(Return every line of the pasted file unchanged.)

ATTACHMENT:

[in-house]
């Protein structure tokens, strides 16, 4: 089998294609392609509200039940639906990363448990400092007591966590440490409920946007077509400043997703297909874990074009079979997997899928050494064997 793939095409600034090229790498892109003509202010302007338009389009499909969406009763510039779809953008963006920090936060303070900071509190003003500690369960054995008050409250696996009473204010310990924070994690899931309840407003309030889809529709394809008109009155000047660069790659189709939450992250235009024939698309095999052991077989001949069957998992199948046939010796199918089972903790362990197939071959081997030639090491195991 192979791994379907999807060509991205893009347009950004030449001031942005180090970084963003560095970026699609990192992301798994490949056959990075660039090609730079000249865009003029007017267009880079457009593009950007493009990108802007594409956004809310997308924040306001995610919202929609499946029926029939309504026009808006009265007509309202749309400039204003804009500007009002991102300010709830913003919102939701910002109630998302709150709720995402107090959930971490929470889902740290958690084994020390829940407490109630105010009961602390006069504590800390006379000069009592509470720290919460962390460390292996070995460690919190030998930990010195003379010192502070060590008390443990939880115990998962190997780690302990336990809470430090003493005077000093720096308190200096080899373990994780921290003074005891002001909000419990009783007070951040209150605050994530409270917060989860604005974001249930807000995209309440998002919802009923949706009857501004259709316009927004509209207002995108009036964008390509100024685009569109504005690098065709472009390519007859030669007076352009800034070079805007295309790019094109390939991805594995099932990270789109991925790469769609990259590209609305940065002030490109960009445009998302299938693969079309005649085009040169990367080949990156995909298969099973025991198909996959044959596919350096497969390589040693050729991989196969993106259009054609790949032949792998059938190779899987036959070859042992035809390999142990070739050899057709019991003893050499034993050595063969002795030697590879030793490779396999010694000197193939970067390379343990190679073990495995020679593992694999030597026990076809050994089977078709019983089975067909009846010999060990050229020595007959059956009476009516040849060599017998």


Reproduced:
[in-house]
């Protein structure tokens, strides 16, 4: 089998294609392609509200039940639906990363448990400092007591966590440490409920946007077509400043997703297909874990074009079979997997899928050494064997 793939095409600034090229790498892109003509202010302007338009389009499909969406009763510039779809953008963006920090936060303070900071509190003003500690369960054995008050409250696996009473204010310990924070994690899931309840407003309030889809529709394809008109009155000047660069790659189709939450992250235009024939698309095999052991077989001949069957998992199948046939010796199918089972903790362990197939071959081997030639090491195991 192979791994379907999807060509991205893009347009950004030449001031942005180090970084963003560095970026699609990192992301798994490949056959990075660039090609730079000249865009003029007017267009880079457009593009950007493009990108802007594409956004809310997308924040306001995610919202929609499946029926029939309504026009808006009265007509309202749309400039204003804009500007009002991102300010709830913003919102939701910002109630998302709150709720995402107090959930971490929470889902740290958690084994020390829940407490109630105010009961602390006069504590800390006379000069009592509470720290919460962390460390292996070995460690919190030998930990010195003379010192502070060590008390443990939880115990998962190997780690302990336990809470430090003493005077000093720096308190200096080899373990994780921290003074005891002001909000419990009783007070951040209150605050994530409270917060989860604005974001249930807000995209309440998002919802009923949706009857501004259709316009927004509209207002995108009036964008390509100024685009569109504005690098065709472009390519007859030669007076352009800034070079805007295309790019094109390939991805594995099932990270789109991925790469769609990259590209609305940065002030490109960009445009998302299938693969079309005649085009040169990367080949990156995909298969099973025991198909996959044959596919350096497969390589040693050729991989196969993106259009054609790949032949792998059938190779899987036959070859042992035809390999142990070739050899057709019991003893050499034993050595063969002795030697590879030793490779396999010694000197193939970067390379343990190679073990495995020679593992694999030597026990076809050994089977078709019983089975067909009846010999060990050229020595007959059956009476009516040849060599017998």